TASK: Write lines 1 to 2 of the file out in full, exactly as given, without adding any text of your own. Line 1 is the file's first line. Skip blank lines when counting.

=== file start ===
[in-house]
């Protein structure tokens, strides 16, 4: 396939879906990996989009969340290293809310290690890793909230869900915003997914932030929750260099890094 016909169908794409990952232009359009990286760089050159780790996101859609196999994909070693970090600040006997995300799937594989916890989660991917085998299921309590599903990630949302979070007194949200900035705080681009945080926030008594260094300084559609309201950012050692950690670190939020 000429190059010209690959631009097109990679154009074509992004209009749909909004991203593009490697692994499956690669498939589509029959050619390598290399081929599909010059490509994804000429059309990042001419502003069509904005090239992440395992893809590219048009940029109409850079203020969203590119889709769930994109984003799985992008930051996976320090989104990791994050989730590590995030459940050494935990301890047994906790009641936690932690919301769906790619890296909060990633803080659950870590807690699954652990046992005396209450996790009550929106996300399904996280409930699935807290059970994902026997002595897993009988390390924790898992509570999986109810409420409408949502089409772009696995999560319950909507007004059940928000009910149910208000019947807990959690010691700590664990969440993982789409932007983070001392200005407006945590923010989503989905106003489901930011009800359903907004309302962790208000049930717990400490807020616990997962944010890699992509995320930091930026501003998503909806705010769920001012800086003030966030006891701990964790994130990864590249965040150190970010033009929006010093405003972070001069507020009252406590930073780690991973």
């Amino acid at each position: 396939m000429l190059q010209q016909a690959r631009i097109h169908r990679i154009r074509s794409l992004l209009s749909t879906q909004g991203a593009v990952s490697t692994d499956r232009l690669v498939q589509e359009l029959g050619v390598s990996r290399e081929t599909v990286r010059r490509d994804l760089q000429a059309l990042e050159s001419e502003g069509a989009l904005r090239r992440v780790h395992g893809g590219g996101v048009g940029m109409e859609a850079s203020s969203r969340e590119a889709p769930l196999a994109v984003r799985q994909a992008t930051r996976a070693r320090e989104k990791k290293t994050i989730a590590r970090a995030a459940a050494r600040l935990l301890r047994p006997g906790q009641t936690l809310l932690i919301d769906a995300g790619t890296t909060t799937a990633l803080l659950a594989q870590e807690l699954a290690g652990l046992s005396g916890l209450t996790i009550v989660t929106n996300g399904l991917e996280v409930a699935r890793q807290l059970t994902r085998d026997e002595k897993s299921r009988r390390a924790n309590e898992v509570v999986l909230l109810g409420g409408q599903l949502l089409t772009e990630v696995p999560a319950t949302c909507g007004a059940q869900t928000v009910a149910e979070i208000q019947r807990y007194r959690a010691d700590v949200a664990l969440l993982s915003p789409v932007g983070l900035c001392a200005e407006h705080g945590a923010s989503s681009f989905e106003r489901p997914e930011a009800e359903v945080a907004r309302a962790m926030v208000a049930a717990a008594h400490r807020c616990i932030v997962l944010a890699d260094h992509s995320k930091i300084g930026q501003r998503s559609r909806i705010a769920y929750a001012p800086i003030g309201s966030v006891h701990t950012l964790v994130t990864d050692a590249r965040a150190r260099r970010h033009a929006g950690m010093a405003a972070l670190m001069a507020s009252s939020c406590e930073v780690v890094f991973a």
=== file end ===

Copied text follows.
[in-house]
């Protein structure tokens, strides 16, 4: 396939879906990996989009969340290293809310290690890793909230869900915003997914932030929750260099890094 016909169908794409990952232009359009990286760089050159780790996101859609196999994909070693970090600040006997995300799937594989916890989660991917085998299921309590599903990630949302979070007194949200900035705080681009945080926030008594260094300084559609309201950012050692950690670190939020 000429190059010209690959631009097109990679154009074509992004209009749909909004991203593009490697692994499956690669498939589509029959050619390598290399081929599909010059490509994804000429059309990042001419502003069509904005090239992440395992893809590219048009940029109409850079203020969203590119889709769930994109984003799985992008930051996976320090989104990791994050989730590590995030459940050494935990301890047994906790009641936690932690919301769906790619890296909060990633803080659950870590807690699954652990046992005396209450996790009550929106996300399904996280409930699935807290059970994902026997002595897993009988390390924790898992509570999986109810409420409408949502089409772009696995999560319950909507007004059940928000009910149910208000019947807990959690010691700590664990969440993982789409932007983070001392200005407006945590923010989503989905106003489901930011009800359903907004309302962790208000049930717990400490807020616990997962944010890699992509995320930091930026501003998503909806705010769920001012800086003030966030006891701990964790994130990864590249965040150190970010033009929006010093405003972070001069507020009252406590930073780690991973």